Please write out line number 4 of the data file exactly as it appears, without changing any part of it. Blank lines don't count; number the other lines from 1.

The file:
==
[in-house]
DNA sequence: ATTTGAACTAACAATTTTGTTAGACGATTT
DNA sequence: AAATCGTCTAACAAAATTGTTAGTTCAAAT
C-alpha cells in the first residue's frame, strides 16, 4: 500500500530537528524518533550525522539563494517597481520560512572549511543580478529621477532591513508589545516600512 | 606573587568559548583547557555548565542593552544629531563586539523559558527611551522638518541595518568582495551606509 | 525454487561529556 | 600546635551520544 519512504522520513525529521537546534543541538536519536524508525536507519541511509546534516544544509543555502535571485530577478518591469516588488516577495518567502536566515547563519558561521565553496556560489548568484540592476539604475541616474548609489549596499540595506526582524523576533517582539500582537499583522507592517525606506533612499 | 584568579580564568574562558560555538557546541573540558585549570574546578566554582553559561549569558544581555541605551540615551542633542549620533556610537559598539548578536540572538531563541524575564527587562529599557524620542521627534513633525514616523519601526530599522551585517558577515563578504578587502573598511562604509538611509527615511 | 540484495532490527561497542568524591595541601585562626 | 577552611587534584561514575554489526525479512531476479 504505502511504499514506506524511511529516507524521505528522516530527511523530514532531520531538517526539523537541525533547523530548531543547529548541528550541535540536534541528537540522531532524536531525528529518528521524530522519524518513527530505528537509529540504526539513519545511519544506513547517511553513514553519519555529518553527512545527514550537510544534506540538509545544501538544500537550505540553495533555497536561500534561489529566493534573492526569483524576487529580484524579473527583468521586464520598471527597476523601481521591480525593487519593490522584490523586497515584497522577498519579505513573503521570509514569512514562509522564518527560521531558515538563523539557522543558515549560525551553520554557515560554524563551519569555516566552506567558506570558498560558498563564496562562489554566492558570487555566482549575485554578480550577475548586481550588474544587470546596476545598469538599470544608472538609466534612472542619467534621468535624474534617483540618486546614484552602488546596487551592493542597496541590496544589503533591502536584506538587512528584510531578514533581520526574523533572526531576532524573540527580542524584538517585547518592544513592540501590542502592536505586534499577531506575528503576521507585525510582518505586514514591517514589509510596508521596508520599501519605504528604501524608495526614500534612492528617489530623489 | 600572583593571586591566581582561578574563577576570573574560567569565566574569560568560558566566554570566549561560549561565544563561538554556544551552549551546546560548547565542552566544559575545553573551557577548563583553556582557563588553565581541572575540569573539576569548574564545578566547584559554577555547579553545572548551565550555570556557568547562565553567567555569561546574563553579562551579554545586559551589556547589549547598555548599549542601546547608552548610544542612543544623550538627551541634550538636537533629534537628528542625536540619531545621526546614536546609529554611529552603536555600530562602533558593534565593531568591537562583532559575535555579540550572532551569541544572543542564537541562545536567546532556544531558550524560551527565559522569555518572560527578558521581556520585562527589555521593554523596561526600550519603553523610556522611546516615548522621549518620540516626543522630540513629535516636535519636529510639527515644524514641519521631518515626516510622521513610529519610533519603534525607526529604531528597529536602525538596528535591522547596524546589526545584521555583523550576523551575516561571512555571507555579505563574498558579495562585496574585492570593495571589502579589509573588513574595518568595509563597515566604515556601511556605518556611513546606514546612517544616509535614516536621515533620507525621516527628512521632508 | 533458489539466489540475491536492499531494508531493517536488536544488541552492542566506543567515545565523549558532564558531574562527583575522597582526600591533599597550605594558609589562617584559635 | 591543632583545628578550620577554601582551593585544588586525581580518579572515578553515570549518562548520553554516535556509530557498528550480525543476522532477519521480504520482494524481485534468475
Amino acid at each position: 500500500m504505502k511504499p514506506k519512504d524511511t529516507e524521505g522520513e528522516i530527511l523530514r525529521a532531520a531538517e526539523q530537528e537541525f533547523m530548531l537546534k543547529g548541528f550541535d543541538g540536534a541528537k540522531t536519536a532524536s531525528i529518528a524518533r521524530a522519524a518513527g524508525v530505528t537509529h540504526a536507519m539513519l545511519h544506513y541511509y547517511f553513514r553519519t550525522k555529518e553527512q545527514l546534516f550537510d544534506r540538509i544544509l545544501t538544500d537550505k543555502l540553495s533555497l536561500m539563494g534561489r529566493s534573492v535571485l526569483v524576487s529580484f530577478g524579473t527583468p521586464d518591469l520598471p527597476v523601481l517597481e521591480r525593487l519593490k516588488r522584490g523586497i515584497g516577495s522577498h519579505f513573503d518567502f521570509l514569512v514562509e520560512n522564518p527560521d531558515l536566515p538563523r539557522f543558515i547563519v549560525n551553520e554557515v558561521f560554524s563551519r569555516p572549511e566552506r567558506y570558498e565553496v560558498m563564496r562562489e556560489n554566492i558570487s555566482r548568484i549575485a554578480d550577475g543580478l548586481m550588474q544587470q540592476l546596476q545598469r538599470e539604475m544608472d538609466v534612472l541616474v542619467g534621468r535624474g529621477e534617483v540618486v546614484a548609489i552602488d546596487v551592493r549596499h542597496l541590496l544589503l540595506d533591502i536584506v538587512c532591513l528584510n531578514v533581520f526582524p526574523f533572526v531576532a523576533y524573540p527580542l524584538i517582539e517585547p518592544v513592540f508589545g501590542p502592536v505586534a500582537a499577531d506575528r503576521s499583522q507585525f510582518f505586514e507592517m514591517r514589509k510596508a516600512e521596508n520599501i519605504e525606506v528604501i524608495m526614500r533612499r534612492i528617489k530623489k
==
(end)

C-alpha cells in the first residue's frame, strides 16, 4: 500500500530537528524518533550525522539563494517597481520560512572549511543580478529621477532591513508589545516600512 | 606573587568559548583547557555548565542593552544629531563586539523559558527611551522638518541595518568582495551606509 | 525454487561529556 | 600546635551520544 519512504522520513525529521537546534543541538536519536524508525536507519541511509546534516544544509543555502535571485530577478518591469516588488516577495518567502536566515547563519558561521565553496556560489548568484540592476539604475541616474548609489549596499540595506526582524523576533517582539500582537499583522507592517525606506533612499 | 584568579580564568574562558560555538557546541573540558585549570574546578566554582553559561549569558544581555541605551540615551542633542549620533556610537559598539548578536540572538531563541524575564527587562529599557524620542521627534513633525514616523519601526530599522551585517558577515563578504578587502573598511562604509538611509527615511 | 540484495532490527561497542568524591595541601585562626 | 577552611587534584561514575554489526525479512531476479 504505502511504499514506506524511511529516507524521505528522516530527511523530514532531520531538517526539523537541525533547523530548531543547529548541528550541535540536534541528537540522531532524536531525528529518528521524530522519524518513527530505528537509529540504526539513519545511519544506513547517511553513514553519519555529518553527512545527514550537510544534506540538509545544501538544500537550505540553495533555497536561500534561489529566493534573492526569483524576487529580484524579473527583468521586464520598471527597476523601481521591480525593487519593490522584490523586497515584497522577498519579505513573503521570509514569512514562509522564518527560521531558515538563523539557522543558515549560525551553520554557515560554524563551519569555516566552506567558506570558498560558498563564496562562489554566492558570487555566482549575485554578480550577475548586481550588474544587470546596476545598469538599470544608472538609466534612472542619467534621468535624474534617483540618486546614484552602488546596487551592493542597496541590496544589503533591502536584506538587512528584510531578514533581520526574523533572526531576532524573540527580542524584538517585547518592544513592540501590542502592536505586534499577531506575528503576521507585525510582518505586514514591517514589509510596508521596508520599501519605504528604501524608495526614500534612492528617489530623489 | 600572583593571586591566581582561578574563577576570573574560567569565566574569560568560558566566554570566549561560549561565544563561538554556544551552549551546546560548547565542552566544559575545553573551557577548563583553556582557563588553565581541572575540569573539576569548574564545578566547584559554577555547579553545572548551565550555570556557568547562565553567567555569561546574563553579562551579554545586559551589556547589549547598555548599549542601546547608552548610544542612543544623550538627551541634550538636537533629534537628528542625536540619531545621526546614536546609529554611529552603536555600530562602533558593534565593531568591537562583532559575535555579540550572532551569541544572543542564537541562545536567546532556544531558550524560551527565559522569555518572560527578558521581556520585562527589555521593554523596561526600550519603553523610556522611546516615548522621549518620540516626543522630540513629535516636535519636529510639527515644524514641519521631518515626516510622521513610529519610533519603534525607526529604531528597529536602525538596528535591522547596524546589526545584521555583523550576523551575516561571512555571507555579505563574498558579495562585496574585492570593495571589502579589509573588513574595518568595509563597515566604515556601511556605518556611513546606514546612517544616509535614516536621515533620507525621516527628512521632508 | 533458489539466489540475491536492499531494508531493517536488536544488541552492542566506543567515545565523549558532564558531574562527583575522597582526600591533599597550605594558609589562617584559635 | 591543632583545628578550620577554601582551593585544588586525581580518579572515578553515570549518562548520553554516535556509530557498528550480525543476522532477519521480504520482494524481485534468475